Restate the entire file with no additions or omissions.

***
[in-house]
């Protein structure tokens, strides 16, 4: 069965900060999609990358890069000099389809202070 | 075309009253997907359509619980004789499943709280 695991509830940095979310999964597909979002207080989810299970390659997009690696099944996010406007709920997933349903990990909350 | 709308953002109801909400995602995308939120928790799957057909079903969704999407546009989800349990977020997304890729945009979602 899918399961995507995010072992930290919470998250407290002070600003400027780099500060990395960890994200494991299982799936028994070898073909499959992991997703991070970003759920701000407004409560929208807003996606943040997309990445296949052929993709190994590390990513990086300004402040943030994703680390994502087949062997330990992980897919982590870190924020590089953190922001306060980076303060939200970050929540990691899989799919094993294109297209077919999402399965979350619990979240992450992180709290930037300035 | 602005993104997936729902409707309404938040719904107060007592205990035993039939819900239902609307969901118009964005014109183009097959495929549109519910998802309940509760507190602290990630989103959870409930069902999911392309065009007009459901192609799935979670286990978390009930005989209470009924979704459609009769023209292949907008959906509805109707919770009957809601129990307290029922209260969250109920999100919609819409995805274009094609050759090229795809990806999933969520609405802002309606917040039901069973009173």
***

[in-house]
């Protein structure tokens, strides 16, 4: 069965900060999609990358890069000099389809202070 | 075309009253997907359509619980004789499943709280 695991509830940095979310999964597909979002207080989810299970390659997009690696099944996010406007709920997933349903990990909350 | 709308953002109801909400995602995308939120928790799957057909079903969704999407546009989800349990977020997304890729945009979602 899918399961995507995010072992930290919470998250407290002070600003400027780099500060990395960890994200494991299982799936028994070898073909499959992991997703991070970003759920701000407004409560929208807003996606943040997309990445296949052929993709190994590390990513990086300004402040943030994703680390994502087949062997330990992980897919982590870190924020590089953190922001306060980076303060939200970050929540990691899989799919094993294109297209077919999402399965979350619990979240992450992180709290930037300035 | 602005993104997936729902409707309404938040719904107060007592205990035993039939819900239902609307969901118009964005014109183009097959495929549109519910998802309940509760507190602290990630989103959870409930069902999911392309065009007009459901192609799935979670286990978390009930005989209470009924979704459609009769023209292949907008959906509805109707919770009957809601129990307290029922209260969250109920999100919609819409995805274009094609050759090229795809990806999933969520609405802002309606917040039901069973009173």